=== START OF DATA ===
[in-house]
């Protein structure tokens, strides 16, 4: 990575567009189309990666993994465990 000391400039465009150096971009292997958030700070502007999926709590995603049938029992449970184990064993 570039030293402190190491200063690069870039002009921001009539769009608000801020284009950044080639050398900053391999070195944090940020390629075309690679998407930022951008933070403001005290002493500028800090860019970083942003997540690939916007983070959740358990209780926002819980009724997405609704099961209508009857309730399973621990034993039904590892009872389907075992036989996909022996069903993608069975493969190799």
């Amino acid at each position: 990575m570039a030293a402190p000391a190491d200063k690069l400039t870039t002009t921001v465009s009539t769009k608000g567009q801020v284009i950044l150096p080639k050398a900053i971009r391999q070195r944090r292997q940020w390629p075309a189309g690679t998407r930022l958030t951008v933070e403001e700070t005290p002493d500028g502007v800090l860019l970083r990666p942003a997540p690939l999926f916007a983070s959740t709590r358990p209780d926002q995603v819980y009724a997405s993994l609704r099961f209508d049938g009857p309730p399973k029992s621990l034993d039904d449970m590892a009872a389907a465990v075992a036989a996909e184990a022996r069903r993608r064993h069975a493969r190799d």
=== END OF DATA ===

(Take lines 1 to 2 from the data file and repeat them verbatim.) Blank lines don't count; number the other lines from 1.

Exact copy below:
[in-house]
């Protein structure tokens, strides 16, 4: 990575567009189309990666993994465990 000391400039465009150096971009292997958030700070502007999926709590995603049938029992449970184990064993 570039030293402190190491200063690069870039002009921001009539769009608000801020284009950044080639050398900053391999070195944090940020390629075309690679998407930022951008933070403001005290002493500028800090860019970083942003997540690939916007983070959740358990209780926002819980009724997405609704099961209508009857309730399973621990034993039904590892009872389907075992036989996909022996069903993608069975493969190799």